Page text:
May 22, 2010 – Willamette Pass Dusk Patrol

Due to a variety of factors, including the weather, it had been awhile since I’d been out for some turns, and I was jonesing. Dan had been up to the Pass a few days earlier, and said the snow was holding, so we made plans to head out after work for some dusk patrol turns. We met up at Dan’s house around 4:30 pm, and headed up to the Pass shortly thereafter. The weather started to sour on our drive up, and a few miles past Oakridge it was raining pretty hard.

Gearing up at the snowpark

The rain turned to a light drizzle as we pulled into the snowpark to gear up, and by the time we reached the pass there were only intermittent rain drops. We set out on foot, with the southside of the Pass looking pretty sparse. The weather felt more like March than May, but we weren’t complaining — it was nice to be hiking in the cool temps.

Heading out for some turns

Dan hiking up By George

We worked our way up the snow-less By George, finding a rental ski along the way, which we placed near the road in case management might be out later in the week. After 20-30 minutes of hiking, we found snow at mid-mountain, and were able to switch to skins at the base of Amber’s Way.

Patches of snow on By George

A short skin later, we were standing at the base of RTS, looking up the run at what was pretty damn nice coverage for the end of May! The weather was holding and we were stoked. We put in a nice bootpack up the run to the top in the near perfect snow. There’s just something special to me about climbing and skiing RTS — it’s probably my favorite ski run in the world and a place that’s defines me a person…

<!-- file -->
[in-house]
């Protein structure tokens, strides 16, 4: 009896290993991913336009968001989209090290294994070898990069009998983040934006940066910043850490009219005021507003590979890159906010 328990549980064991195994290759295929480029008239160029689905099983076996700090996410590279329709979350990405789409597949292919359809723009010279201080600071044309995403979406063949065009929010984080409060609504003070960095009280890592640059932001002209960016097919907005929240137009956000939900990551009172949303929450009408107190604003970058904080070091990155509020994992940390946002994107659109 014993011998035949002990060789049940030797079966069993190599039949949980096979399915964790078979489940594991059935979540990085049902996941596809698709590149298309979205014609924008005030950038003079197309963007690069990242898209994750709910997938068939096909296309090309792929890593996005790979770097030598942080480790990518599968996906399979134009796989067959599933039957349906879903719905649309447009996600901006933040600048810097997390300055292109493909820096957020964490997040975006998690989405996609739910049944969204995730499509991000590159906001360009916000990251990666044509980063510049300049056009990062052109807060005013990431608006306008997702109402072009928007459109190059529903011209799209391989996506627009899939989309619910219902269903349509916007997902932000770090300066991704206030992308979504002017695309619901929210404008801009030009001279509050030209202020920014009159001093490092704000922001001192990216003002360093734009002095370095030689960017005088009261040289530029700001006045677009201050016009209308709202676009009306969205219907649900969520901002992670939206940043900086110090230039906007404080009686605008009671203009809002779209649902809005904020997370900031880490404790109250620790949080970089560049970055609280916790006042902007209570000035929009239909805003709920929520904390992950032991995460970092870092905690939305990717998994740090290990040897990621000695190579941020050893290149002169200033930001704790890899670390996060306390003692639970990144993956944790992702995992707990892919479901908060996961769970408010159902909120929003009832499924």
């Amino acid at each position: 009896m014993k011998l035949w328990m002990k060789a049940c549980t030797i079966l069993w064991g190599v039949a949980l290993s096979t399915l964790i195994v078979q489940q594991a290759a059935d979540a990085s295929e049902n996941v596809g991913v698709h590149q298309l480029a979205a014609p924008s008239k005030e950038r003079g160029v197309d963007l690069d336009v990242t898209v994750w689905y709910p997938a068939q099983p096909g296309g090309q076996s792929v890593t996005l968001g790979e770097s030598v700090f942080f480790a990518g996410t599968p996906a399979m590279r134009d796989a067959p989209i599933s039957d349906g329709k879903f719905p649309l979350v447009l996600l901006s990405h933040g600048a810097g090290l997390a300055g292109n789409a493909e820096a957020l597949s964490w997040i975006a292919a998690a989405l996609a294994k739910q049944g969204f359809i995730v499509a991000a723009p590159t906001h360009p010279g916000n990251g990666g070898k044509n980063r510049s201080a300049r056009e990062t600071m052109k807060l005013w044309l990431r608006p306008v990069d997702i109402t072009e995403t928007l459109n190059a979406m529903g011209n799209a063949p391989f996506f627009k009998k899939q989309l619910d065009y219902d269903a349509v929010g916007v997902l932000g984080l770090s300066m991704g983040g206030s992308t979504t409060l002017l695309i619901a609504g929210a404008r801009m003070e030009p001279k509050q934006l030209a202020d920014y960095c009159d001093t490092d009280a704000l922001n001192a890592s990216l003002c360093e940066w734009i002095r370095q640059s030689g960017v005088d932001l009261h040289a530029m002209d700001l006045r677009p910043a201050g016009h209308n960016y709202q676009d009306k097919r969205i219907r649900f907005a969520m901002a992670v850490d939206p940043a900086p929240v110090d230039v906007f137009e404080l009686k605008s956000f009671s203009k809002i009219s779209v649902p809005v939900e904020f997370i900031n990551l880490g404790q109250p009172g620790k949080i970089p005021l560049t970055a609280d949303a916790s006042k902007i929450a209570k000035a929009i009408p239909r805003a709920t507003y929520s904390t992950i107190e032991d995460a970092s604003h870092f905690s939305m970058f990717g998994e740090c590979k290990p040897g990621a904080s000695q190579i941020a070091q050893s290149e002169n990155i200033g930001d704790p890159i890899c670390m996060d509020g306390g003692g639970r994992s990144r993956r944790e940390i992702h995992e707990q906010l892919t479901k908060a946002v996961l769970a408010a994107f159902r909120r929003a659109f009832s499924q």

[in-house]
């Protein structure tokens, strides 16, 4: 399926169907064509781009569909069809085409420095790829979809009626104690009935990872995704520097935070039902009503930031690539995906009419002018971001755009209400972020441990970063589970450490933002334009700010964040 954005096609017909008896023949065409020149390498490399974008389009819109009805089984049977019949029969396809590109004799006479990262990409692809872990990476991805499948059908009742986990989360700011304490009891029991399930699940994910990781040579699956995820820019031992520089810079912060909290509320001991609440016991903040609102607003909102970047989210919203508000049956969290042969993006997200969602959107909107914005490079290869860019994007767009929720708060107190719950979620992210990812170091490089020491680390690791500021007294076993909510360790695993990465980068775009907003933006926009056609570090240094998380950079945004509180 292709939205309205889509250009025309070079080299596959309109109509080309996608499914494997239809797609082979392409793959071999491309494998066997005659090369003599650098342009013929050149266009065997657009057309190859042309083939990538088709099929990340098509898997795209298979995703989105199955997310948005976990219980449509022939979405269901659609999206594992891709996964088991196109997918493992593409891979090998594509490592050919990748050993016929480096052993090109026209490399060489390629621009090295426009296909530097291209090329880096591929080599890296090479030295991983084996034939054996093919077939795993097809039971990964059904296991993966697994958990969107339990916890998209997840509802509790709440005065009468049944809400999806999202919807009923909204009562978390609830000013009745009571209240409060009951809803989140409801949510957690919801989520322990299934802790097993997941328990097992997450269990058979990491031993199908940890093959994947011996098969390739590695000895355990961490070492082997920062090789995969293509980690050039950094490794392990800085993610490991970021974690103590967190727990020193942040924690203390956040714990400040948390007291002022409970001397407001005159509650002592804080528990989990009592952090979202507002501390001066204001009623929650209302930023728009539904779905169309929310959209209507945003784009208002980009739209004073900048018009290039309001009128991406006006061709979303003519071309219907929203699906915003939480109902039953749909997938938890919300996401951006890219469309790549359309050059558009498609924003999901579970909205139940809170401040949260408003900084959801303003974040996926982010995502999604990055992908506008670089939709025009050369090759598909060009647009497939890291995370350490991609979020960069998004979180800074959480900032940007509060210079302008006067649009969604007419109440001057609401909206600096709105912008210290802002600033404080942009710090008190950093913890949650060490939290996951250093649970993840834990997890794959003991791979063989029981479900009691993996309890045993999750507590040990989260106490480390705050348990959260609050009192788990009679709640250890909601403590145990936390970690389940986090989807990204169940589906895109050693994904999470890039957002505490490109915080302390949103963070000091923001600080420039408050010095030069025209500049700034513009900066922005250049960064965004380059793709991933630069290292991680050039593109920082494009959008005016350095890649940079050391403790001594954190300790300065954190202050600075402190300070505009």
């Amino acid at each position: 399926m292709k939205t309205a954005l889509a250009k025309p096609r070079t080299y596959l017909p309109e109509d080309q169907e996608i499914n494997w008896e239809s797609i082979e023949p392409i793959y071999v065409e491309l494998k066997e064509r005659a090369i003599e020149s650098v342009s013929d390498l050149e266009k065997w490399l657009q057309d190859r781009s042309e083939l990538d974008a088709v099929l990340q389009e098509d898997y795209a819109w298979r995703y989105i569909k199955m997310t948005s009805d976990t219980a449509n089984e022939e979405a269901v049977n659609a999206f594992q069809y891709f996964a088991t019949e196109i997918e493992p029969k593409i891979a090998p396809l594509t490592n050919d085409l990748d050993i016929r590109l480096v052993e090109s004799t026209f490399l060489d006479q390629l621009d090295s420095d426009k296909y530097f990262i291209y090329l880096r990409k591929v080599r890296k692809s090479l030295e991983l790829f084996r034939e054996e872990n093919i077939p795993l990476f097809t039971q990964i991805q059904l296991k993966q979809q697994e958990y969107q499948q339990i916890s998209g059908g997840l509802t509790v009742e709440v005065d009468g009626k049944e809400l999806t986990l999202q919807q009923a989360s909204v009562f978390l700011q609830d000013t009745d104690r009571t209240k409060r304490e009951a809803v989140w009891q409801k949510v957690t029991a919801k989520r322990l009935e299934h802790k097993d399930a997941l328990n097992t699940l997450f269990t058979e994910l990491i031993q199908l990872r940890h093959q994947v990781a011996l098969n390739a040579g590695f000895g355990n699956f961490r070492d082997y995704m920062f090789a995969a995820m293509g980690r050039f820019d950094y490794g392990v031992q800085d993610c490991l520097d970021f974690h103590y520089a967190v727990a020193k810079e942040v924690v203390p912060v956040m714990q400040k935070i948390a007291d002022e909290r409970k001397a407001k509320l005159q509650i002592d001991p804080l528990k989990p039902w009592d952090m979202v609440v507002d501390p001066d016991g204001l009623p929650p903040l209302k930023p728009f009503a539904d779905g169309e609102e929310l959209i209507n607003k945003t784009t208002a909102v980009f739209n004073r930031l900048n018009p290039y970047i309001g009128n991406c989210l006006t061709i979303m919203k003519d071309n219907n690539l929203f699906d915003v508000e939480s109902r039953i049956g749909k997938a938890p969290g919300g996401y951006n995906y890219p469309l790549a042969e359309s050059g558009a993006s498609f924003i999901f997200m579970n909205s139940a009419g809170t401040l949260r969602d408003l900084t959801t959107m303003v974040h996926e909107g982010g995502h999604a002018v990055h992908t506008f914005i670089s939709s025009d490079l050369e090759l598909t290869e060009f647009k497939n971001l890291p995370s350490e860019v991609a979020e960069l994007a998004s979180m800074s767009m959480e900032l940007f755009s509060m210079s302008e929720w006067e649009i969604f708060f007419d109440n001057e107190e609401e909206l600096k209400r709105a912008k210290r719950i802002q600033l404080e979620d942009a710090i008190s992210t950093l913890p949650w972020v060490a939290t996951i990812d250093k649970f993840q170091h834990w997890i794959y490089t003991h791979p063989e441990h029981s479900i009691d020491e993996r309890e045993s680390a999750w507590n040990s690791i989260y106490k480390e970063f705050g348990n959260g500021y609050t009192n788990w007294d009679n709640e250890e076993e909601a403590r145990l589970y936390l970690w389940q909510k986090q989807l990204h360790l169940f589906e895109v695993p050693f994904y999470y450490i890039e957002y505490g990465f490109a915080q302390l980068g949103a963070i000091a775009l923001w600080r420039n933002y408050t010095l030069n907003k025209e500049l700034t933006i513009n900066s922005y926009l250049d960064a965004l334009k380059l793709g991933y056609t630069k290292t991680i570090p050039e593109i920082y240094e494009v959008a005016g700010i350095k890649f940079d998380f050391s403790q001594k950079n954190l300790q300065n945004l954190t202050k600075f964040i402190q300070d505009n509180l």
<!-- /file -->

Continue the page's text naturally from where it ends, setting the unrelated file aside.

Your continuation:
Looking up RTS

Dan approaching the top

As we approached the top, there was a thin ribbon of snow that went up along skiers left that had a couple of spicy sections in it. We followed it to the top, which was the end of the snow and only a short distance from the top of EPA, and decided it was good time to enjoy a cold beer. I pulled my beverage of choice for the afternoon out from my pack and buried it in the snow…

Light Me Up Lager

A few minutes later, the beer was cold, and so were we after sitting around in the wind up top. We drank half the beer, leaving the rest for a second lap, and dropped in. Dan dropped first, and negotiated through the cruxy section of small trees and stumps. I came down next while Dan shot a few pictures. You know what RTS stands for…..Rocks, Trees, Stumps…

Sliding down through the crux

Turns down RTS

We made turns back down to our packs at the bottom of the run, and the snow quality was excellent. Halfway down the run, I grabbed the camera back from Dan and fired off a few shots of him enjoying the turns….

Dan skiing RTS

Post work turns on RTS

At the bottom, we were stoked, and quickly put the boards on our backs and booted back up for another lap. Halfway up, the weather, which had held off for the duration of our trip, moved in and started to rain. At the top, we drank the rest of my beer and enjoyed turns back down for a second lap…